USB 4 Version 2.0: same connector, twice the performance
The USB Prompter Group has unveiled USB 4 version 2.0 on September 1, 2022. The upcoming standard promises double the performance of the initial USB 4 specification, while keeping the same USB Type-C connector that is seeing more and more adoption.
Most home users may wonder why they never heard of USB 4, the standard that USB 4.0 version 2.0 aims to replace. Announced in August 2019, USB 4 was designed to double the performance of the widely used USB 3.2 standard. While the standard does support up to 40 Gbit/s throughput, USB 4 devices need to support at least 20 Gbit/s, which is the same maximum that USB 3.2 supports.
It took years, however, before the first USB 4 products became available to the public, and it may take several more to see widespread use. USB 4 cables and products, such as docking stations or external hard drives are available, but most products are still offered with USB 3.2 or even older standards.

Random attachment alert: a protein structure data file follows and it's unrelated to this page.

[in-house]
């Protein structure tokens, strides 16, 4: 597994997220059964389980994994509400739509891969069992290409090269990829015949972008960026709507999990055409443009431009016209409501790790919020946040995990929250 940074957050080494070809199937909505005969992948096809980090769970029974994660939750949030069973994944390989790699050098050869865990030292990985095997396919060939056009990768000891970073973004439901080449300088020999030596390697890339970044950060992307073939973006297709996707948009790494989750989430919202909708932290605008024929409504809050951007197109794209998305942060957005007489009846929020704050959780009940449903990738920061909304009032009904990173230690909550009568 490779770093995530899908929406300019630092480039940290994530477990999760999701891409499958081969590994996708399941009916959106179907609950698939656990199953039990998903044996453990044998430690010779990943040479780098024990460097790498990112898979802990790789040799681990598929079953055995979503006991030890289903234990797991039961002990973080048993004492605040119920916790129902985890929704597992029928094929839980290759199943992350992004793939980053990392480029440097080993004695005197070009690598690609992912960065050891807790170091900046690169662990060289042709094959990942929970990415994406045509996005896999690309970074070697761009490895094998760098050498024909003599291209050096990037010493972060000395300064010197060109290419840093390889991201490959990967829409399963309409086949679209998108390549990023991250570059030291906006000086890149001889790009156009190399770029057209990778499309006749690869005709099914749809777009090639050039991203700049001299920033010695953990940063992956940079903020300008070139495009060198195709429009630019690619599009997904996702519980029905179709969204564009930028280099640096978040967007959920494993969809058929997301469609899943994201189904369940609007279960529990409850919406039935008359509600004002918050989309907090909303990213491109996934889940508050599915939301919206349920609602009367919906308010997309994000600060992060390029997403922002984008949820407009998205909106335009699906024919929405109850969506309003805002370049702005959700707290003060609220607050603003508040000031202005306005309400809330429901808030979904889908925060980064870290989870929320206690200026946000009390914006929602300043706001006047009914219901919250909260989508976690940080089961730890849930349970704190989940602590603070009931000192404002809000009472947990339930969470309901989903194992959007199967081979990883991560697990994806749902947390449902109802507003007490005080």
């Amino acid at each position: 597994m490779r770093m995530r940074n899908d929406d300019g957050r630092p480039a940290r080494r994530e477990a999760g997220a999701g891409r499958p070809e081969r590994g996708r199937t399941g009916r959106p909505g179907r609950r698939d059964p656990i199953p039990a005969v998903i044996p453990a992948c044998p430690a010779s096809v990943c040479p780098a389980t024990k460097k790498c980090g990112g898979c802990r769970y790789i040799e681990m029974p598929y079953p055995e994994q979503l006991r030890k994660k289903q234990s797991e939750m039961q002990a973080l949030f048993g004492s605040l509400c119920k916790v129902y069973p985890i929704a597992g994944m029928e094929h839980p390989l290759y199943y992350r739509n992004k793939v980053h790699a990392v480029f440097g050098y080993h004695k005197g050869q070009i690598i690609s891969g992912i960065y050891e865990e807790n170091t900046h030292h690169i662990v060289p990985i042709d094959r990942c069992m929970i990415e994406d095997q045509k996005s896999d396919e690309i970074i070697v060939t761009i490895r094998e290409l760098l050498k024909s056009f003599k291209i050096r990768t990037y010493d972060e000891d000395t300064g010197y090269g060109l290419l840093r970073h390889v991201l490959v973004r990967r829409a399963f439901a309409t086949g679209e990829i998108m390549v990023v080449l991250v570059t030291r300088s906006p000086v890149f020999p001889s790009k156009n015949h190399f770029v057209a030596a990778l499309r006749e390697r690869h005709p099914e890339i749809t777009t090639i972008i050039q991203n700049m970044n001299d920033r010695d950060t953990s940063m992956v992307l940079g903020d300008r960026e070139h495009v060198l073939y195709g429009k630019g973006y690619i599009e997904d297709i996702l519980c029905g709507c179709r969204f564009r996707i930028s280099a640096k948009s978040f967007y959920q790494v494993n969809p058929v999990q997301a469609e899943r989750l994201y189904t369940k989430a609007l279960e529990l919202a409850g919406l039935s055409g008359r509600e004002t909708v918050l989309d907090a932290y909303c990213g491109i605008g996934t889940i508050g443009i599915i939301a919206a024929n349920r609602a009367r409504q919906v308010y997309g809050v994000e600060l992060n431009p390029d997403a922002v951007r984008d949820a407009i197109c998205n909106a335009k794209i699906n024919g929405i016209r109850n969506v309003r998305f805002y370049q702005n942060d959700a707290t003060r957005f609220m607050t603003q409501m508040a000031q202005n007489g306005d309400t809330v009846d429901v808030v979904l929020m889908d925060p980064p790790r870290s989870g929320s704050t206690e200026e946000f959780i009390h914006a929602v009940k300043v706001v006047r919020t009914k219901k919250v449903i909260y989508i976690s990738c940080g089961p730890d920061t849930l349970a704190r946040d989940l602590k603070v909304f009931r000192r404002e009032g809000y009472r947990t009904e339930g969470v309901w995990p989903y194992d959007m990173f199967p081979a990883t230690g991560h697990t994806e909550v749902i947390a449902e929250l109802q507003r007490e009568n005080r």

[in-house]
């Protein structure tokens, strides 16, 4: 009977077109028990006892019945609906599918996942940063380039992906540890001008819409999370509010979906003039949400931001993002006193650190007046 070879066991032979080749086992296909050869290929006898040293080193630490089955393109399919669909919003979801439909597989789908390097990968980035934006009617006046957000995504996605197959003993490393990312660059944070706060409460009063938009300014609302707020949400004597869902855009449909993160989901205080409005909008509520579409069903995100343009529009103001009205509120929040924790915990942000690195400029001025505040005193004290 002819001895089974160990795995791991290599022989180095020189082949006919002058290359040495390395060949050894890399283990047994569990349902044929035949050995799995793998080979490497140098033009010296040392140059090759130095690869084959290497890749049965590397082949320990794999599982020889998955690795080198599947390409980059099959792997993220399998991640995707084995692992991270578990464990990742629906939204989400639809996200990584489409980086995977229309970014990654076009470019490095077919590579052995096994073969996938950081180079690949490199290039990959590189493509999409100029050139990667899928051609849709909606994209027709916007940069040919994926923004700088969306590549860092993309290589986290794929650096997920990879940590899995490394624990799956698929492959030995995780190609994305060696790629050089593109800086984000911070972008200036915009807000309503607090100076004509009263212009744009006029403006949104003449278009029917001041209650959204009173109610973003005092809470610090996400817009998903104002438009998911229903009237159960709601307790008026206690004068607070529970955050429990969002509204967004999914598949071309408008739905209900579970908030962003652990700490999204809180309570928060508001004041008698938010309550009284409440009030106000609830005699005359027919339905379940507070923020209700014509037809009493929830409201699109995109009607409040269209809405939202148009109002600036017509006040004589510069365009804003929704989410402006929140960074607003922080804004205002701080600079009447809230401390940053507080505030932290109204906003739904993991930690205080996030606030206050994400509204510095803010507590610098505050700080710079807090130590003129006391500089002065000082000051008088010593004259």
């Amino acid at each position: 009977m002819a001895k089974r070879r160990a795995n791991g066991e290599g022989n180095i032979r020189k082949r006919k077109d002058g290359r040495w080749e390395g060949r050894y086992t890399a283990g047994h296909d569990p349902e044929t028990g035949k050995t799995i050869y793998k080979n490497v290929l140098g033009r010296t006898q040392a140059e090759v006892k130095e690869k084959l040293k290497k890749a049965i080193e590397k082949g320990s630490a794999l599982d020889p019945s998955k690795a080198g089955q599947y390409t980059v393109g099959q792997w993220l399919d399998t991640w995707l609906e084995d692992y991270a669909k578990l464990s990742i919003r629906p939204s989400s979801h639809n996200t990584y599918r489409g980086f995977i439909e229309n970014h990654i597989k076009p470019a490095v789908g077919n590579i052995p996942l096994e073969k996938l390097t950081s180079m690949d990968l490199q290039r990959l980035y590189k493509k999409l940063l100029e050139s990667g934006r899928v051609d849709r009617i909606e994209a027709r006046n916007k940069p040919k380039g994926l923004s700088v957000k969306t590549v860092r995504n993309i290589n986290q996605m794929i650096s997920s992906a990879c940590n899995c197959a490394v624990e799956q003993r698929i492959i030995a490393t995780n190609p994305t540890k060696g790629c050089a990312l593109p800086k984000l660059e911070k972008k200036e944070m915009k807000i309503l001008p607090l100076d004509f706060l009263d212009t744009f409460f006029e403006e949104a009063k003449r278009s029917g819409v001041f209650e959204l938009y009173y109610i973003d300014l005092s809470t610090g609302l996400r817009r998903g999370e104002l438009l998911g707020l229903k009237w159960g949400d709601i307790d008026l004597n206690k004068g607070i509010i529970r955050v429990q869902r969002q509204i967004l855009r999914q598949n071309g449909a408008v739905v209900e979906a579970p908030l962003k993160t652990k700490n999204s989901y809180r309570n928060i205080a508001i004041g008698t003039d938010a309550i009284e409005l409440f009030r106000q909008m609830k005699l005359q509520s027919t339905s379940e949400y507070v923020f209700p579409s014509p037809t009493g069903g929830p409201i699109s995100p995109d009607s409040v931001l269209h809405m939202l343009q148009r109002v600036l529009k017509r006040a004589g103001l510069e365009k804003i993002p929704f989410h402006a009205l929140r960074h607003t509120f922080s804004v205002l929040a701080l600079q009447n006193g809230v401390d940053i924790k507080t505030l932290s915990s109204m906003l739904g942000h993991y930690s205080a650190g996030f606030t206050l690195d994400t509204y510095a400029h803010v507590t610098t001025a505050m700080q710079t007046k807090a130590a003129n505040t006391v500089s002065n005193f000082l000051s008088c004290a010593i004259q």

USB 4 version 2.0
The main characteristics of USB 4 version 2.0 include:
- Up to 80 Gbps operation, based on a new physical layer architecture, using existing 40 Gbps USB.
- Type-C passive cables and newly-defined 80 Gbps USB Type-C active cables.
- Updates to data and display protocols to better use the increase in available bandwidth
- USB data architecture updates now enable USB 3.2 data tunneling to exceed 20 Gbps.
- Updated to align with the latest versions of the DisplayPort and PCIe specifications.
- Backward compatibility with USB4 Version 1.0, USB 3.2, USB 2.0 and Thunderbolt 3.
Thankfully, USB standards look as if they will become less confusing in the coming years. Connectors remain the same, which is good news for users, who up to this day have to cope with cable connector overload in many cases. The focus on USB Type-C should reduce this significantly, once older USB standards fade away.
Realistically speaking. it will take years before the first USB 4 version 2.0 cables and products will become broadly available on the market. If you can get your hands on USB 4 products, it is probably worth it if you need the extra bandwidth or extra features, such as tunneling of DisplayPort and PCI Express, it supports when compared to USB 3.2.
The selected name, USB 4 Version 2.0 may -- again -- cause some confusion among customers. There is USB 2.0, an older version of the standard after all. The new USB4 version 2.0 is a deviation of the previously used USB 3.x naming scheme.
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